TRAVER V. BROWN.
driven on," and each is provided with a bearing·surface so inclined as to prevent the top edge of the hoop from curling inwardly. The bottom platen has these features and is not segmental. In other words, the defendants do precisely what Glankler did; but Glankler did it before the defendants or anyone else. Their machine may be an improvement, they may have introduced some novelties, but that they have appropriated the principal features of the invention -the inclined bearing-surface and the stop-rim-there can be no doubt. Many minor differences can be pointed out, but a discussion of them is unimportant in view of the construction to which the complainants are entitled. The fact cannot be denied that the defendants have seized upon the salient operative features of the patented device. Glankler was the first to hit upon mechanism for driving the chine hoop of a barrel which supplanted the primitive hand method. The defendants have appropriated his ideas and seek to accomplish the same results by analogous means. The features which make their machine successful are Glankler's and not theirs. The patent law would offer but slight protection to aD. inventor if an infringer can esoape the consequences of his acts by making the unsubstantial changes which these defendants have made. The complainants are entitled to the usual decree.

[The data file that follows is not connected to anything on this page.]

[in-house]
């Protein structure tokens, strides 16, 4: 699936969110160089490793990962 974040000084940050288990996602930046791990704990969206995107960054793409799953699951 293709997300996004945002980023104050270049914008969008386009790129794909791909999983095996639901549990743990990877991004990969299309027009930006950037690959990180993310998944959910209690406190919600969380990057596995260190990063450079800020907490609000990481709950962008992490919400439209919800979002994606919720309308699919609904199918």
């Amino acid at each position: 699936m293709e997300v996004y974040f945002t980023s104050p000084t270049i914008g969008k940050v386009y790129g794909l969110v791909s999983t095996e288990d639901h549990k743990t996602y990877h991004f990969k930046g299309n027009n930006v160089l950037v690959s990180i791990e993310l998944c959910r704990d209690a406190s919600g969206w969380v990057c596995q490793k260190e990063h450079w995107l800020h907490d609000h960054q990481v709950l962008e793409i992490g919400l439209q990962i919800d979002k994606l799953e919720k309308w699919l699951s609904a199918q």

TRAVER v. BROWN.
(Circuit Court, D. Vermont.
July 31, 1894.)
The fact that one using the material features of a patented invention has made improvements thereon does not prevent such use from being an infringement. Marking an article "Patented," not with the day and year of the patent which covers it, but with the date of a previous patent to the same inventor, upon which the later patel1t is an improvement, is not a compliance with the statute, and gives the patentee no right to recover damages.
Sum-MARKING ARTICLES "PATENTED."
The Traver patent, No. 431,957, for a "stitch-breaking and raveling attachment for machines for sewing looped fabrics," held valid and infringed.
This was a bill by Adelbert Lee Traver against Eugene H. Brown for infringement of a patent. Odin B. Roberts, for orator. Franklin Scott, for defendant. WHEELER, District Judge. This suit is brought for infringement of patent 431,957, dated July 8, 1890, and granted to the orator, with three claims for a "stitch-breaking and raveling at· tachment for machines sewing looped fabrics." The first claim is for:
attachJ)lent, bining with b&;1" Jw,viJ1g awedge;sh1\ped, end, contwo ,parallel a lower edge ,1y':!ngclose to and pl\rallel with thepl1l$oq said :pln ptlJ,te:'lI.ndliri inclined tippef edgeot sufficient length and tn'cltrlatlbn to' give to: We wedge-shapedpntt, near its rear,end, sufficient d,lmensit'lh!'todraw out or break the 'loops of, the fabric, a guide plate lying against side fabric from said bitr and wedge. and 1I.llV'i:qg a13J9t oppqsite s4Id'Ven,ge mechanism, said bar maybe rectJjrocatlld tn the directionol' the lower edge of Its wedgeshaped e'n."throilgh said slot in Mid guide plate, auda fraDle for supporting and, !tuldtnt, 'ealllbar, ,for', spwortlng saId guide plate, a;ndcarrying said as and fQr the purpose set forth."
. "(1)' ,,Ad fabric "IrtitGh"breakhig <and